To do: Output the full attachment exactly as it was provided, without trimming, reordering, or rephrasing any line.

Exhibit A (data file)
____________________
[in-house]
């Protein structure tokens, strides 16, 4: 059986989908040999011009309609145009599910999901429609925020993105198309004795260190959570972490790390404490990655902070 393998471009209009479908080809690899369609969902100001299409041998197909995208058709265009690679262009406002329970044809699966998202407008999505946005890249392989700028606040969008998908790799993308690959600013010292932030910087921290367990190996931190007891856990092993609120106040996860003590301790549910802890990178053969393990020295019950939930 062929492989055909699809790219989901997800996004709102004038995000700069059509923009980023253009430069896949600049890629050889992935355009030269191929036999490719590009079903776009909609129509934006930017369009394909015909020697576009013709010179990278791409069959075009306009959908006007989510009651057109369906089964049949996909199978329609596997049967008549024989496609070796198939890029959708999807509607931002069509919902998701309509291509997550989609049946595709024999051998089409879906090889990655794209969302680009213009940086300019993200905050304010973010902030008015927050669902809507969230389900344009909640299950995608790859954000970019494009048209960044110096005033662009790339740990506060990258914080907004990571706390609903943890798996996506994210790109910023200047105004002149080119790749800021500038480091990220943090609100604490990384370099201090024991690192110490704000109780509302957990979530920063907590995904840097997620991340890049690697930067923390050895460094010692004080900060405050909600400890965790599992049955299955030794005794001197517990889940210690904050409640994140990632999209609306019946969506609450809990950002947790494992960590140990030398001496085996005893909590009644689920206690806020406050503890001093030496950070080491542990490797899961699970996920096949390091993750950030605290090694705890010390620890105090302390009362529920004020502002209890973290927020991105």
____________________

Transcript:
[in-house]
């Protein structure tokens, strides 16, 4: 059986989908040999011009309609145009599910999901429609925020993105198309004795260190959570972490790390404490990655902070 393998471009209009479908080809690899369609969902100001299409041998197909995208058709265009690679262009406002329970044809699966998202407008999505946005890249392989700028606040969008998908790799993308690959600013010292932030910087921290367990190996931190007891856990092993609120106040996860003590301790549910802890990178053969393990020295019950939930 062929492989055909699809790219989901997800996004709102004038995000700069059509923009980023253009430069896949600049890629050889992935355009030269191929036999490719590009079903776009909609129509934006930017369009394909015909020697576009013709010179990278791409069959075009306009959908006007989510009651057109369906089964049949996909199978329609596997049967008549024989496609070796198939890029959708999807509607931002069509919902998701309509291509997550989609049946595709024999051998089409879906090889990655794209969302680009213009940086300019993200905050304010973010902030008015927050669902809507969230389900344009909640299950995608790859954000970019494009048209960044110096005033662009790339740990506060990258914080907004990571706390609903943890798996996506994210790109910023200047105004002149080119790749800021500038480091990220943090609100604490990384370099201090024991690192110490704000109780509302957990979530920063907590995904840097997620991340890049690697930067923390050895460094010692004080900060405050909600400890965790599992049955299955030794005794001197517990889940210690904050409640994140990632999209609306019946969506609450809990950002947790494992960590140990030398001496085996005893909590009644689920206690806020406050503890001093030496950070080491542990490797899961699970996920096949390091993750950030605290090694705890010390620890105090302390009362529920004020502002209890973290927020991105």